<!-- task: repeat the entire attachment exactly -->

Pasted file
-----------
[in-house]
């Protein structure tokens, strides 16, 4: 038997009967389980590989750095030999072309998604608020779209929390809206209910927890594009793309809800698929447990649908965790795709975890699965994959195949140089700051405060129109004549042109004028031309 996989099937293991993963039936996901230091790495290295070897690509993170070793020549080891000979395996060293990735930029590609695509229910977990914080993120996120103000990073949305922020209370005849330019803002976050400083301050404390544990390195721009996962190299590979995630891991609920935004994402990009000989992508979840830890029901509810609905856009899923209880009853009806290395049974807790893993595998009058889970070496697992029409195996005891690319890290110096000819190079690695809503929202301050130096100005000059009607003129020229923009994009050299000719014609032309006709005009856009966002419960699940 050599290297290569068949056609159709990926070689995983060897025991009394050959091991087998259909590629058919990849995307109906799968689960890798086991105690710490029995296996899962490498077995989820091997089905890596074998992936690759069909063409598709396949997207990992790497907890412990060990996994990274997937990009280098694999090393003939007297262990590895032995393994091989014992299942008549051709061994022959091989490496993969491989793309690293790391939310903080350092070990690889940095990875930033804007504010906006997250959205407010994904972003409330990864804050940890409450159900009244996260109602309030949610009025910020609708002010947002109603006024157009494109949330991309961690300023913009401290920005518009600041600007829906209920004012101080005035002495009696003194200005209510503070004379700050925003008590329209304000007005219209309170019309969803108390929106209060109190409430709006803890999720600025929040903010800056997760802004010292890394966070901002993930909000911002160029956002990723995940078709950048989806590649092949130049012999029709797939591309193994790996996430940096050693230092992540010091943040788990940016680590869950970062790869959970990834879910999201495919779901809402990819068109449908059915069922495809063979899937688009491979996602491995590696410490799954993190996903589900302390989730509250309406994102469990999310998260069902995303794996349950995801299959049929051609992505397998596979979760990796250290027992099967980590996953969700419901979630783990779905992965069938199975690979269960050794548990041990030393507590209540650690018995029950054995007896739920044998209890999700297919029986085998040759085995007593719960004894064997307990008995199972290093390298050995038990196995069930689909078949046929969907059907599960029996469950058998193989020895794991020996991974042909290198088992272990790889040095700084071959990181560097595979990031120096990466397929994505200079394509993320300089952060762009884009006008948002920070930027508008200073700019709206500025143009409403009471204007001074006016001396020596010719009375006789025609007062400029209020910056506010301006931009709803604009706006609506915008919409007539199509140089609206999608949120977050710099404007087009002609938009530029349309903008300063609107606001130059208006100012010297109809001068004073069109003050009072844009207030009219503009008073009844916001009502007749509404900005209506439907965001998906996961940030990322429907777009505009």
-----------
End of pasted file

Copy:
[in-house]
């Protein structure tokens, strides 16, 4: 038997009967389980590989750095030999072309998604608020779209929390809206209910927890594009793309809800698929447990649908965790795709975890699965994959195949140089700051405060129109004549042109004028031309 996989099937293991993963039936996901230091790495290295070897690509993170070793020549080891000979395996060293990735930029590609695509229910977990914080993120996120103000990073949305922020209370005849330019803002976050400083301050404390544990390195721009996962190299590979995630891991609920935004994402990009000989992508979840830890029901509810609905856009899923209880009853009806290395049974807790893993595998009058889970070496697992029409195996005891690319890290110096000819190079690695809503929202301050130096100005000059009607003129020229923009994009050299000719014609032309006709005009856009966002419960699940 050599290297290569068949056609159709990926070689995983060897025991009394050959091991087998259909590629058919990849995307109906799968689960890798086991105690710490029995296996899962490498077995989820091997089905890596074998992936690759069909063409598709396949997207990992790497907890412990060990996994990274997937990009280098694999090393003939007297262990590895032995393994091989014992299942008549051709061994022959091989490496993969491989793309690293790391939310903080350092070990690889940095990875930033804007504010906006997250959205407010994904972003409330990864804050940890409450159900009244996260109602309030949610009025910020609708002010947002109603006024157009494109949330991309961690300023913009401290920005518009600041600007829906209920004012101080005035002495009696003194200005209510503070004379700050925003008590329209304000007005219209309170019309969803108390929106209060109190409430709006803890999720600025929040903010800056997760802004010292890394966070901002993930909000911002160029956002990723995940078709950048989806590649092949130049012999029709797939591309193994790996996430940096050693230092992540010091943040788990940016680590869950970062790869959970990834879910999201495919779901809402990819068109449908059915069922495809063979899937688009491979996602491995590696410490799954993190996903589900302390989730509250309406994102469990999310998260069902995303794996349950995801299959049929051609992505397998596979979760990796250290027992099967980590996953969700419901979630783990779905992965069938199975690979269960050794548990041990030393507590209540650690018995029950054995007896739920044998209890999700297919029986085998040759085995007593719960004894064997307990008995199972290093390298050995038990196995069930689909078949046929969907059907599960029996469950058998193989020895794991020996991974042909290198088992272990790889040095700084071959990181560097595979990031120096990466397929994505200079394509993320300089952060762009884009006008948002920070930027508008200073700019709206500025143009409403009471204007001074006016001396020596010719009375006789025609007062400029209020910056506010301006931009709803604009706006609506915008919409007539199509140089609206999608949120977050710099404007087009002609938009530029349309903008300063609107606001130059208006100012010297109809001068004073069109003050009072844009207030009219503009008073009844916001009502007749509404900005209506439907965001998906996961940030990322429907777009505009």